"Night night! Sleep tight! Don't let the bedbugs bite!"
Or travel home with you, for that matter.
During this the single most heavily traveled holiday time of year, it's safe to say that a whole lot of us will be packing up and heading somewhere else all in order to spend some quality time with sacred family and beloved friends. As such, that might also mean staying in spaces such as hotels and motels or even renting some real estate on highways and byways all along the "are we there yet" way.
Besides that age-old pesky question, there is always the potential of running into other unforeseen and off-putting experiences in foreign sleep spaces, as well. One of these same concerning circumstances that could come under the "Yikes!" umbrella is the possibility of encountering bedbugs, a situation that is more common of late than at any other time that I can remember. And I'm old.
In fact, as a health and wellness expert on DoctorOz.com and a holistic writer/practitioner of some renown, I've had an exponential increase in inquiries lately regarding the efficacy of using all-natural substances in efforts to repel and/or avoid the scourge (and bite!) of this insidious insect. So, let's go ahead and take a look at some herbs, essential oils and other holistic repellents that ameliorate the problem before we take a hop on any planes, trains or homeward-bound, packed-with-presents-only automobiles.
Before we begin the aforementioned investigation, though, let me just share some personal observations of my own. I know that substances deemed all-natural are appealing, especially during these days when being green isn't always all about Kermit. Whether it's easy being green or not, if you are one of the millions of us putting effort into creating an environmentally friendly living space, or, if you simply prefer natural alternatives over manufactured/synthetic chemicals, then the following suggestions are for you.
However, as a holistic and alternative expert and practitioner, it is incumbent upon me to share that just because something is called "all-natural" doesn't always necessarily mean that it is 100-percent safe or environmentally friendly, even. It's up to you to make sure that you are familiar with the agent you choose to use and know how to employ it correctly. As in everything, ignorance isn't always bliss and can even be downright dangerous where some all-natural substances are concerned.
Okay, now that I'm down off the soap box, let's go inside and see how to use what's there for best-end user results.
1) Soap and Water: Good old-fashioned soap and water, as well as a fair amount of steam, will repel and kill bed bugs, as will wrapping your mattress in plastic should an infestation actually occur. But, is this really adequate advice for those taking to the road? Nah, not really. So, let's take a more proactive and in-depth look at what the savvy traveler can pack alongside the soap, sensible shoes and the Spanx in order to guarantee bedbug-free journeys.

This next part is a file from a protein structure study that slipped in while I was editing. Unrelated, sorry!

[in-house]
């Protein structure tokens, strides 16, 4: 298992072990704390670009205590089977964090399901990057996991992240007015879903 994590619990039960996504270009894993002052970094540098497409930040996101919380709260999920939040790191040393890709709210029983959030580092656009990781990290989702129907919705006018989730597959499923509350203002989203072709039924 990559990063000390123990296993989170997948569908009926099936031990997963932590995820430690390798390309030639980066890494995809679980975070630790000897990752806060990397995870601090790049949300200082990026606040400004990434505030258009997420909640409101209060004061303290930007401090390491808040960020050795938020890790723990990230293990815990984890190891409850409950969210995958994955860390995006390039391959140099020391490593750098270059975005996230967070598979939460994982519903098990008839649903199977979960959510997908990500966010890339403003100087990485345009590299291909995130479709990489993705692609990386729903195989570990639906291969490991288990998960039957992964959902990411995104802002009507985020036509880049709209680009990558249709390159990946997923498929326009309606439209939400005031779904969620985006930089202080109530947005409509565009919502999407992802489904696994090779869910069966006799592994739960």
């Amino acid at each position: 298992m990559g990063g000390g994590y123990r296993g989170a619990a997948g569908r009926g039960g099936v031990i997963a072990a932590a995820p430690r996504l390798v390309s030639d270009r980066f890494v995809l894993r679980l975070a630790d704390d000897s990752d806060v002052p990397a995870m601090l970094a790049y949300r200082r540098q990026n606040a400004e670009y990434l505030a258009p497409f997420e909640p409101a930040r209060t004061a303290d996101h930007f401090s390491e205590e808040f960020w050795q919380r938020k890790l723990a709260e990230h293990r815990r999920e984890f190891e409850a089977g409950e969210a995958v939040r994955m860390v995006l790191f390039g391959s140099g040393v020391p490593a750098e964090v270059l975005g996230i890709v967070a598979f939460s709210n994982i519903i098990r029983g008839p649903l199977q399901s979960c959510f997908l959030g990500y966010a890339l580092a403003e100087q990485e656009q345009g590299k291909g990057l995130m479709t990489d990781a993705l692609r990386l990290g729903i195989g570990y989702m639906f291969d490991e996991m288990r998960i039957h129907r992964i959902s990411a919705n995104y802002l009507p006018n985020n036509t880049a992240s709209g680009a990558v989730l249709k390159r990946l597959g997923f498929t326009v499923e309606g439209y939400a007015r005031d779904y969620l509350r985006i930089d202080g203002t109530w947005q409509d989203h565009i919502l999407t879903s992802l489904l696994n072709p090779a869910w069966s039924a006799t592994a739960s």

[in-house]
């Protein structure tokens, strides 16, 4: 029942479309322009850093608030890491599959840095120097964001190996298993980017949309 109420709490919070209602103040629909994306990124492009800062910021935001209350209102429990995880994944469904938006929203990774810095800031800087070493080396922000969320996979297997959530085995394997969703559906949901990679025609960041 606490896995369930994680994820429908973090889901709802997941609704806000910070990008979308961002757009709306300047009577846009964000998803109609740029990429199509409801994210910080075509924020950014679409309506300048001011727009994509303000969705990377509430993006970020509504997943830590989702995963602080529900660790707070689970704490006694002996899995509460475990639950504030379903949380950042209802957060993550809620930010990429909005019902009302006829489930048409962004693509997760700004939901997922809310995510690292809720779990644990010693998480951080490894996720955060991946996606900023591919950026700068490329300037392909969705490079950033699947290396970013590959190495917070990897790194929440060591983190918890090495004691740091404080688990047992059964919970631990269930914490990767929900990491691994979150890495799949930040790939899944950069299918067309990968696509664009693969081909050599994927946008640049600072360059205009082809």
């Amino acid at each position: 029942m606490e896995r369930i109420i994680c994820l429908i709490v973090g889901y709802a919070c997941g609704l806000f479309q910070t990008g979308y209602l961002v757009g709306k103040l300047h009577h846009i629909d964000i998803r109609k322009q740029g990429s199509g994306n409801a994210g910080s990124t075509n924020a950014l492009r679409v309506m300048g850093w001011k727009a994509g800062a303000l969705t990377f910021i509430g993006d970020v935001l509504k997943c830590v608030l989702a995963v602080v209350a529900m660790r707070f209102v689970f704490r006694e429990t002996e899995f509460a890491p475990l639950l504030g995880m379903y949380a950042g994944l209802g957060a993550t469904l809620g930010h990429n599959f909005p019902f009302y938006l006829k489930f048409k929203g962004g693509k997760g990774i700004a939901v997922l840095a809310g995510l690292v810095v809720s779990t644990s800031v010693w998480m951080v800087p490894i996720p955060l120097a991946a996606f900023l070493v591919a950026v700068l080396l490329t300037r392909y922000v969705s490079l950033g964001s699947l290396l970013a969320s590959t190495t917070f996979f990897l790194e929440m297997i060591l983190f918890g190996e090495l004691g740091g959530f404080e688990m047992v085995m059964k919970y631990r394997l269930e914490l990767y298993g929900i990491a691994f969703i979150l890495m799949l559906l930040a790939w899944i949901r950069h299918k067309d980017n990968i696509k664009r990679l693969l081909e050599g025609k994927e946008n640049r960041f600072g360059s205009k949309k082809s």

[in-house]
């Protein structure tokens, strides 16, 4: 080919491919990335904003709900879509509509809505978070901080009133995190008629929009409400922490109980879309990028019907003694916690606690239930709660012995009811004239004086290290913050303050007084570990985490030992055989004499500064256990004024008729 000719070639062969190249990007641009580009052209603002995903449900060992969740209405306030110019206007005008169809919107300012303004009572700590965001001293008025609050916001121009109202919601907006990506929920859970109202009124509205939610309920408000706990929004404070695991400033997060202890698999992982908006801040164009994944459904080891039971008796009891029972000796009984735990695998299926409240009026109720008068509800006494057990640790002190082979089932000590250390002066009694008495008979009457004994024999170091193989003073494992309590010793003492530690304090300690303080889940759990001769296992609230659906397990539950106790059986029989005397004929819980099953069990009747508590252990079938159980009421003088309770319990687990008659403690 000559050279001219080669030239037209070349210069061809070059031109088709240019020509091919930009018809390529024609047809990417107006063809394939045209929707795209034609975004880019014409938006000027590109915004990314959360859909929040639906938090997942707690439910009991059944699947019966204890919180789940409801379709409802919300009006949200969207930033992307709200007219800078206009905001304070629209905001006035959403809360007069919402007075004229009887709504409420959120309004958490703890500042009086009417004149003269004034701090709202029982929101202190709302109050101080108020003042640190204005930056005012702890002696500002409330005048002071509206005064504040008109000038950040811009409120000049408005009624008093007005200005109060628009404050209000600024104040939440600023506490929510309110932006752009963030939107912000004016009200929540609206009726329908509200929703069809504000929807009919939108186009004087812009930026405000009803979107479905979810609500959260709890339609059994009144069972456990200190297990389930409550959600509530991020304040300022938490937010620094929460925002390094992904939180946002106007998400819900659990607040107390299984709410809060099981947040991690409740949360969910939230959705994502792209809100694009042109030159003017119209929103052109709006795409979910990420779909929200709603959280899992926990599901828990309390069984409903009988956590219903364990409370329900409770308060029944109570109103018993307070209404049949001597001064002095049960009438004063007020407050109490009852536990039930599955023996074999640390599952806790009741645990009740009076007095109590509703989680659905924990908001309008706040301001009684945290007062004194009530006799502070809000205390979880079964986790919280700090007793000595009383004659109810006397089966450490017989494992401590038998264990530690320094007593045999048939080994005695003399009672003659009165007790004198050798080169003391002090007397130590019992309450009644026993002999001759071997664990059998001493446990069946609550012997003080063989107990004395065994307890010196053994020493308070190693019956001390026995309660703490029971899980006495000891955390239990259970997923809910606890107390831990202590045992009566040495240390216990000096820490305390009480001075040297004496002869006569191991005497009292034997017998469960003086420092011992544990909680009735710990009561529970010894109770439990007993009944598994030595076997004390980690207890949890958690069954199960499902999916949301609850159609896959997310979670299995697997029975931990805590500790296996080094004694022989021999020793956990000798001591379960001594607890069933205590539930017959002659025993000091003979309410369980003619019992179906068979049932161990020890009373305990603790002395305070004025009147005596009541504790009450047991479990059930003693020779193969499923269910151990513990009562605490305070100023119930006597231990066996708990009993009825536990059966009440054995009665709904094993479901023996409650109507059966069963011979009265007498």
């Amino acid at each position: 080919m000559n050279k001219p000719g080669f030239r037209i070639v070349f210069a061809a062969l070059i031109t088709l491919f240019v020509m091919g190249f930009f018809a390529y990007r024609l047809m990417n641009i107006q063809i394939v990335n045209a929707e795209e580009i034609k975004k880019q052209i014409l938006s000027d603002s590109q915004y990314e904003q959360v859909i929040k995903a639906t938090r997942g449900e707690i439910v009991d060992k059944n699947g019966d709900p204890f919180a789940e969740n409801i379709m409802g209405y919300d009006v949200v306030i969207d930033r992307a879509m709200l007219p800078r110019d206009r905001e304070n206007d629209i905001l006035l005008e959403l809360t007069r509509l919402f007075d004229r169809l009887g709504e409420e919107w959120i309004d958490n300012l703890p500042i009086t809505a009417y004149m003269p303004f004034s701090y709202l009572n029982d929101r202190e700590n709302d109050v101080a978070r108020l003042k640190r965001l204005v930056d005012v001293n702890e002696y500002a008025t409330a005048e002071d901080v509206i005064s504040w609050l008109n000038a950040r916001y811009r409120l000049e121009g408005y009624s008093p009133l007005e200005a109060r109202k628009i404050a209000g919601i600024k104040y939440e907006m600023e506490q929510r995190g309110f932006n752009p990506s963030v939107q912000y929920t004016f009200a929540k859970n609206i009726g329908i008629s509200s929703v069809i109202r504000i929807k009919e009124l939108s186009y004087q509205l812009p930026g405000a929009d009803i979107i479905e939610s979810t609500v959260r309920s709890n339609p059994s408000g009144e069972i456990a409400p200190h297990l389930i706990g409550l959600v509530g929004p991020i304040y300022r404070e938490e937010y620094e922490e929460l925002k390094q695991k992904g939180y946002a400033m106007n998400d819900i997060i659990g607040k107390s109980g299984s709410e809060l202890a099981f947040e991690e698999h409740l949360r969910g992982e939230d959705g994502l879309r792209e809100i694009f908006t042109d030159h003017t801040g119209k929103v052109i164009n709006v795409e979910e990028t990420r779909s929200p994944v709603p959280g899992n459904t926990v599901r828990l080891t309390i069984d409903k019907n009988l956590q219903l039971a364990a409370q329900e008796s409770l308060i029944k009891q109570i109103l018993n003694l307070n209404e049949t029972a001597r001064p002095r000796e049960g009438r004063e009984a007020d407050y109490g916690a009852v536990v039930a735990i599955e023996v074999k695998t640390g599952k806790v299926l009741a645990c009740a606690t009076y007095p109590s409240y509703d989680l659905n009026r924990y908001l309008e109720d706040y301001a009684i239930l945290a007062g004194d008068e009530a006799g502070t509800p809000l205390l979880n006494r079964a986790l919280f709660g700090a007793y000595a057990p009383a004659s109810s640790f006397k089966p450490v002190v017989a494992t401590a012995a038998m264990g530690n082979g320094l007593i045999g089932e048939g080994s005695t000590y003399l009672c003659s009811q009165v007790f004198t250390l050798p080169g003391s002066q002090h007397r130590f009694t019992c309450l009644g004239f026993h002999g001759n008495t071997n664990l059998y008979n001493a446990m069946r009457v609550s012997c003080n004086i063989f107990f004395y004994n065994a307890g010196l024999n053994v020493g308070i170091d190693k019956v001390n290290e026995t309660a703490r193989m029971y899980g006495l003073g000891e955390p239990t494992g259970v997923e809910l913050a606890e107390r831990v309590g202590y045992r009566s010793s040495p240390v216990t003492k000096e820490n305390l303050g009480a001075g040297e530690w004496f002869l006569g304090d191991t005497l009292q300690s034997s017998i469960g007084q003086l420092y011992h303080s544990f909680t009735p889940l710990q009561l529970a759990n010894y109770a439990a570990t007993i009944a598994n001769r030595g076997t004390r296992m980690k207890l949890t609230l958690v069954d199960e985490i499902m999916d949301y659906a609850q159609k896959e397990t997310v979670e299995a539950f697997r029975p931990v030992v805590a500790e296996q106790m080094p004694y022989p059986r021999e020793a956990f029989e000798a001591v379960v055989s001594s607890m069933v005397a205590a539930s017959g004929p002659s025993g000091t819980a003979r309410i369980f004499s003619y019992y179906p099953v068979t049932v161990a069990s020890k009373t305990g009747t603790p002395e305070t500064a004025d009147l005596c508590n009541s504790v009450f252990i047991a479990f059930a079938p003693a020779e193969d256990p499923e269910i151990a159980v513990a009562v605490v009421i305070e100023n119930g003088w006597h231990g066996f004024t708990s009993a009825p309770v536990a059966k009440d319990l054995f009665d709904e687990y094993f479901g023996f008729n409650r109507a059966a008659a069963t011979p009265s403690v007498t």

2) Essential Oils: Any one of these 100-percent true or pure essential oils that I am going to talk about next can be added to a spray or atomizer bottle filled with spring or distilled water and sprayed all around the sleeping space that you'll be snoozing in while away from home. Remember, even if you do come across this insect while out and about in the big, wide world, the last thing you want to do is bring an unexpected companion (or hundreds of them) home with you. So, be sure to spray away on the inside of your luggage and any other bags, buttons or bows that might be exposed during your travels, as well. And here's a secret shortcut that could save you many, many sleepless nights: spray the inside your luggage before you pack. Okay, so, six to 10 drops of any of the following pure essential oils added to an atomizer (either alone or all together, depending on how the scent strikes you) will bring sweet relief to your worries about encountering this bitty, biting bug.
Effectively repellent essential oils include cinnamon oil, lemongrass oil, clove oil, peppermint oil, lavender oil, thyme oil, tea tree oil, and, finally, eucalyptus oil. In my experience, all or any of these oils have laid claim to both killing as well as repelling bed bugs. My own personal blend, the one that I carry as current companion on my New York hotel stays (bed bug central these days!) is a blend of ten drops of lavender essential oil added to six drops of lemongrass essential oil, six drops of tea tree and ten of thyme.